- Nov 18, 2010
We were getting ready to leave St. Thomas to cruise again. Based on capacity tests the LA batteries we had (4 GC) would likely die during this cruising time. And the cost of good quality golf carts in the USVI is around $850. So the cost to go to a similar sized usable bank wasn't too much more. The weight savings it enormous. My whole bank weighs as much as one golf cart. The life cycles should give us many years. And since we had already upgraded our solar and alternator to fully programmable options we didn't have as much of an initial cost jump. Another big factor is the voltage sag. With the lithium I can be at 60% state of charge and run large loads (DC watermaker pulls about 25 amps and the electric kettle pulls 100 amps) and not get into a low voltage situation while they are running.what pushed you to go lithium ion?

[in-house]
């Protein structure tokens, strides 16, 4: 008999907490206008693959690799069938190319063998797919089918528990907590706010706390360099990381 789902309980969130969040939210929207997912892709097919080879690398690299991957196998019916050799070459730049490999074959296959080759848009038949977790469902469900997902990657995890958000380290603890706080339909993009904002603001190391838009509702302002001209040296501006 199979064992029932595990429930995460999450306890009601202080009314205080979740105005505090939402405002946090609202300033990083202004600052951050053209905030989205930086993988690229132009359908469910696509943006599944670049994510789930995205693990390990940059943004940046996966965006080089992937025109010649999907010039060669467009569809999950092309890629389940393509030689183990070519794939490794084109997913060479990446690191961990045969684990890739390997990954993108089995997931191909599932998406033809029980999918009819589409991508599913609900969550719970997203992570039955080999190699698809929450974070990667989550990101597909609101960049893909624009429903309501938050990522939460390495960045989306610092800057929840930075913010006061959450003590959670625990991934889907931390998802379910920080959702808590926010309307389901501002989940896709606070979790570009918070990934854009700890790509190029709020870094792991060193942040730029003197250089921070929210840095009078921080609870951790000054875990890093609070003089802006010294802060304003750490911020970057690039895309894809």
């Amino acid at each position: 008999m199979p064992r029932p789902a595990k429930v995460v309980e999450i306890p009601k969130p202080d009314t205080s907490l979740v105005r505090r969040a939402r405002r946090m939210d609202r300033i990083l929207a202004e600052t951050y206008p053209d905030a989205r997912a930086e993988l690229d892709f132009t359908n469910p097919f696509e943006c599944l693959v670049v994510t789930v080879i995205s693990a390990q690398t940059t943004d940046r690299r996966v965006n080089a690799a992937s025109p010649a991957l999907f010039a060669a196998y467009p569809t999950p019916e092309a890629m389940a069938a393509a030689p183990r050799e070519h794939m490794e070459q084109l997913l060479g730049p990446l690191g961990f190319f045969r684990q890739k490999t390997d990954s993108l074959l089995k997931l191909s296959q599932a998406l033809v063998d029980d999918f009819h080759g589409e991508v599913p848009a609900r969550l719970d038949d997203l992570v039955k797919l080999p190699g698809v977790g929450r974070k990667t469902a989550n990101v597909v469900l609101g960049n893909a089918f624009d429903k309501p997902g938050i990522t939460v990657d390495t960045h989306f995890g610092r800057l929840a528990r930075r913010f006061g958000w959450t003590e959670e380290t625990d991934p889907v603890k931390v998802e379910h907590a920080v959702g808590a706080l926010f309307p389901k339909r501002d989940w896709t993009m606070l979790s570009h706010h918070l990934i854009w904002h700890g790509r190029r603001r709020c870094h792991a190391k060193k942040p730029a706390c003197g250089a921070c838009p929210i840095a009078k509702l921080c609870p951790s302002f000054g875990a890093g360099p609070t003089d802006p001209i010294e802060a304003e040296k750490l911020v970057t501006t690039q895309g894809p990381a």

Eventually I will probably move the bank to a different location and make the space for the batteries tool storage. But that's down the line.
We are 3 months into cruising and love them so far. Sitting on anchor in Martinique. Got up and made coffee (no propane used, just the electric kettle) and started the watermaker. It's only 10 am and my tank is almost full plus I am still putting a couple amps into my bank. By 4 pm I will be back to 100% SOC (which is actually only 90% SOC). It's a great upgrade but not for your average boater. I took over 2 years reading everything I could and still needed advice from people with more knowledge. I also would have these as a weekend boater or liveaboard in a marina. To me they are for cruisers who will put in the work and are on the boat full-time.